Studying abroad is something that was constantly asked of me as I began my college adventure. It was as if my parent’s words were a leering shadow that was creeping closer from behind in a dark alley. This is not to say that I dreaded the idea, it was that I feared my ability to adapt and enjoy. Yet, the more pictures I viewed, stories I heard, and time I spent in a new city the more my ideas shifted. It became a goal for my freshmen year of college and a desire I wished to obtain as soon as possible. Ireland in particular was one of my four options to choose from. The reasons behind my choice are due to many factors, some of which include my own prior knowledge of the country. Though achieving the opportunity to travel to Ireland was an objective in itself I believe that it will also expand to my future career plans and beyond.
The idea of studying abroad became something that I craved after my assimilation to Chicago. Originally from Columbus, Ohio, I knew very little about large cities, public transportation, and deciphering a newer, faster paced lifestyle. Ultimately, nothing changed in my life. Yes, the noises were different and the buildings were different, but I felt like I had been put just a couple blocks down the street of my hometown. After this short epiphany on relativity to my hometown I made the decision to apply to a First Year Study Abroad. I wanted to be lost in the unknown and truly feel a culture shock. I had traveled abroad before to Mexico, Canada, and the Dominican Republic, but these trips were service based and I never really was placed in the heart of the lifestyle. This is what I hope to gain out of my study abroad in Ireland.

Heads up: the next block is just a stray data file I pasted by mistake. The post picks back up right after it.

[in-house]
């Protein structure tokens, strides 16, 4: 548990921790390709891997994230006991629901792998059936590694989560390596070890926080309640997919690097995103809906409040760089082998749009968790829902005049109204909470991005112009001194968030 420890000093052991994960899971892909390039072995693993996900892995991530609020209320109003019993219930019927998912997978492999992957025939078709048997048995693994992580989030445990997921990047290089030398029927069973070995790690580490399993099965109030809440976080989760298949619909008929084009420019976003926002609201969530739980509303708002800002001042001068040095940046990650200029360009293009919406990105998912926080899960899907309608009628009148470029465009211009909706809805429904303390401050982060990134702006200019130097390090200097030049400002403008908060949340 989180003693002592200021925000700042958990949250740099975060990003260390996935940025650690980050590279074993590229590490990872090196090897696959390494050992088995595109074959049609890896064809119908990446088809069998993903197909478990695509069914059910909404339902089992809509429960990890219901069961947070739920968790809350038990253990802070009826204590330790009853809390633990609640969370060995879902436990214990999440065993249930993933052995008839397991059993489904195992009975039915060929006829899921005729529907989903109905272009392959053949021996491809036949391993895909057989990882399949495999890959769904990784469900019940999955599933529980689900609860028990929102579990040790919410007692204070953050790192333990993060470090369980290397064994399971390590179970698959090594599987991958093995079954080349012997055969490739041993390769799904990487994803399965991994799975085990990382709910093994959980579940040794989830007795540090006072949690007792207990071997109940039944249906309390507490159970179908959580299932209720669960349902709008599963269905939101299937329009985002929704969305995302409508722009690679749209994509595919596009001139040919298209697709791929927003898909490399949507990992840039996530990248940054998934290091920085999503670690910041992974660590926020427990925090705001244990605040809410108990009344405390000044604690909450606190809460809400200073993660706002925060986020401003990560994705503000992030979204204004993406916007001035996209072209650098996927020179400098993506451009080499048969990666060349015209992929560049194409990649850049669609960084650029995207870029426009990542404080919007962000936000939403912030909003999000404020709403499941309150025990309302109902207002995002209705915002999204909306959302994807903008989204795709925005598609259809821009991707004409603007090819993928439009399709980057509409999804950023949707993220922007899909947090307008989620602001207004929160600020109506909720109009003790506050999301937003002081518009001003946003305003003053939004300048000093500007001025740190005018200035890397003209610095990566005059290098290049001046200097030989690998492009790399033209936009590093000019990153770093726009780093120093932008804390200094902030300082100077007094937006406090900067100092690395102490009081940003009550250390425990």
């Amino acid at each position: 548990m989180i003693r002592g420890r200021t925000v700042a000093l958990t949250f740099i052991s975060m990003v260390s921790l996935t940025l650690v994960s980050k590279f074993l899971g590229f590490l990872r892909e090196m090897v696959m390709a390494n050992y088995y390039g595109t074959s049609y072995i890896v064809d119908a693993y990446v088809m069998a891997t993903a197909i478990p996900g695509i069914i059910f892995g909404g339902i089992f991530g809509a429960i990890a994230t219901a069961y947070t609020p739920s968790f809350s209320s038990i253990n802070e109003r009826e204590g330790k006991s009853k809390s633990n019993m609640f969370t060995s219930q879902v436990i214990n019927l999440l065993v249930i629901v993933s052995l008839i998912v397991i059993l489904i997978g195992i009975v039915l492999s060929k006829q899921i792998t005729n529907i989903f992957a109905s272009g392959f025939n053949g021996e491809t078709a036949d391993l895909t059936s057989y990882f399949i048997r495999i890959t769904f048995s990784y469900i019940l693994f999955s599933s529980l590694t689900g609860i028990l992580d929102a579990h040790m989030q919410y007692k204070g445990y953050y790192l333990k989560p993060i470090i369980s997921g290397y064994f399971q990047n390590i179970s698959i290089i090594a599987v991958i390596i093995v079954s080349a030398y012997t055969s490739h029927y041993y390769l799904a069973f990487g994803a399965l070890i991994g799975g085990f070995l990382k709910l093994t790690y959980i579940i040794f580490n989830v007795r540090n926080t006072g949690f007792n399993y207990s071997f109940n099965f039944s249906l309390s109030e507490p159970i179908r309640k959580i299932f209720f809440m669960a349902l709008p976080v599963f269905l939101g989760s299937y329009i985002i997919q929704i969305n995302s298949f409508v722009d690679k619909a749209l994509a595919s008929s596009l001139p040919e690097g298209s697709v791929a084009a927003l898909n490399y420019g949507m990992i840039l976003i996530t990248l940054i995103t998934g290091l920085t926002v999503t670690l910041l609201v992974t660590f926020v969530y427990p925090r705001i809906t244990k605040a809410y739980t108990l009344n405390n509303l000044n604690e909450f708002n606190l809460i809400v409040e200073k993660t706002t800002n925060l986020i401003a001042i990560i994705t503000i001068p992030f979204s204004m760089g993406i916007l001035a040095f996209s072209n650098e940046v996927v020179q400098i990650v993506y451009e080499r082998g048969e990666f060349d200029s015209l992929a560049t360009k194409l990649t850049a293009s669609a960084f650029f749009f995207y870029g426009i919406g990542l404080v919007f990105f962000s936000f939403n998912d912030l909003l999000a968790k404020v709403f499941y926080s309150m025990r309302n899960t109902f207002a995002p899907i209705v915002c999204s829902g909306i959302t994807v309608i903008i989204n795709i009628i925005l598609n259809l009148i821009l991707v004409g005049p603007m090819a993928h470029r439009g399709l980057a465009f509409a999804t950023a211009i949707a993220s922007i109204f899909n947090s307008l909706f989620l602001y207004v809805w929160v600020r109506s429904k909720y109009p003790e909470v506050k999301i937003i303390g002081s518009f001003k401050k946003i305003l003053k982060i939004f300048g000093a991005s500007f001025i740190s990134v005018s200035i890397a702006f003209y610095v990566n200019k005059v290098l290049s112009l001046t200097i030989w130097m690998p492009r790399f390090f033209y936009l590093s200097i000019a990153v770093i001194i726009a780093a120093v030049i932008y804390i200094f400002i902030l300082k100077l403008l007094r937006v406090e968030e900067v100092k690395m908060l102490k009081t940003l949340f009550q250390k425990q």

Ireland was my first choice in the first year study abroad programs. The reasons behind this are due to my own familiarity with Jordan, Ireland, Germany, and Mexico; or lack there of. I had already been to Mexico and the scientific aspect featured in Germany did not fit my interests. I was left with Jordan and Ireland. As I thought more into my options I was lucky enough to spend a weekend with an Uncle who lives in Ireland for approximately half of the year. His pictures were both phenomenal and enlightening. I had fallen in love with the expanse of countryside and third world village style culture. I applied that following week and made every effort possible to ensure my enrollment. It will not only be a great experience to travel there, but for my growth beyond college.
In Ireland, I wish to un-Americanize myself as much as possible. If this means that I need to wear green, become a temporary catholic, and add some radical foods to my pallet that is exactly what will occur. I want to accomplish something that I have never been able to on trip both abroad and in the states. I wish to leave Ireland without regret. This simply means that I want to attempt anything and everything at my disposal, obviously within reason. The worst feeling in the world would be to wake up in Columbus, Ohio a day after returning from Ireland, wondering about the what ifs. That idea is something I want to avoid and therefore accomplish this June.
As a Finance and Marketing major it is difficult to see a correlation between Irish Travel Literature and Business. Business is travel. Travel is business. Tourism rests in each countries economy and at times a large source of its income. In the business world I wish to have global insight. It is important to think outside the box and that is something that traveling abroad to Ireland allows for me. I can view America from the outside while also experiencing something new and unique. Ireland will help assist me in my insight for the world and career goals.
- Will Allen